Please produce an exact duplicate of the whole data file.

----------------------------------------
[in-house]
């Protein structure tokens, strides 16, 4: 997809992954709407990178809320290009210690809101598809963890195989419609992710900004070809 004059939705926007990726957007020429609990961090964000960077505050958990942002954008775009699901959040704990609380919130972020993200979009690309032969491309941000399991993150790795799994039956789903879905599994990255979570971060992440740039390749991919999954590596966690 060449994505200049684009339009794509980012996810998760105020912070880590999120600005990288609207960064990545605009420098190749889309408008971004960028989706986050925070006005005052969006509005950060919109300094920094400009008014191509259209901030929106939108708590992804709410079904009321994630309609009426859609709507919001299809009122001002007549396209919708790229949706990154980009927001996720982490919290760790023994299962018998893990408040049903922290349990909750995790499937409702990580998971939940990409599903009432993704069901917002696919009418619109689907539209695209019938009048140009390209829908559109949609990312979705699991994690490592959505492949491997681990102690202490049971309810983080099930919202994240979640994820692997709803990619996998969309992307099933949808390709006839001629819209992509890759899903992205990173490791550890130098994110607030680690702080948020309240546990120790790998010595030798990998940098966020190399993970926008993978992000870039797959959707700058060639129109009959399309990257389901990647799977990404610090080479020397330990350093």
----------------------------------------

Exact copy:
[in-house]
């Protein structure tokens, strides 16, 4: 997809992954709407990178809320290009210690809101598809963890195989419609992710900004070809 004059939705926007990726957007020429609990961090964000960077505050958990942002954008775009699901959040704990609380919130972020993200979009690309032969491309941000399991993150790795799994039956789903879905599994990255979570971060992440740039390749991919999954590596966690 060449994505200049684009339009794509980012996810998760105020912070880590999120600005990288609207960064990545605009420098190749889309408008971004960028989706986050925070006005005052969006509005950060919109300094920094400009008014191509259209901030929106939108708590992804709410079904009321994630309609009426859609709507919001299809009122001002007549396209919708790229949706990154980009927001996720982490919290760790023994299962018998893990408040049903922290349990909750995790499937409702990580998971939940990409599903009432993704069901917002696919009418619109689907539209695209019938009048140009390209829908559109949609990312979705699991994690490592959505492949491997681990102690202490049971309810983080099930919202994240979640994820692997709803990619996998969309992307099933949808390709006839001629819209992509890759899903992205990173490791550890130098994110607030680690702080948020309240546990120790790998010595030798990998940098966020190399993970926008993978992000870039797959959707700058060639129109009959399309990257389901990647799977990404610090080479020397330990350093």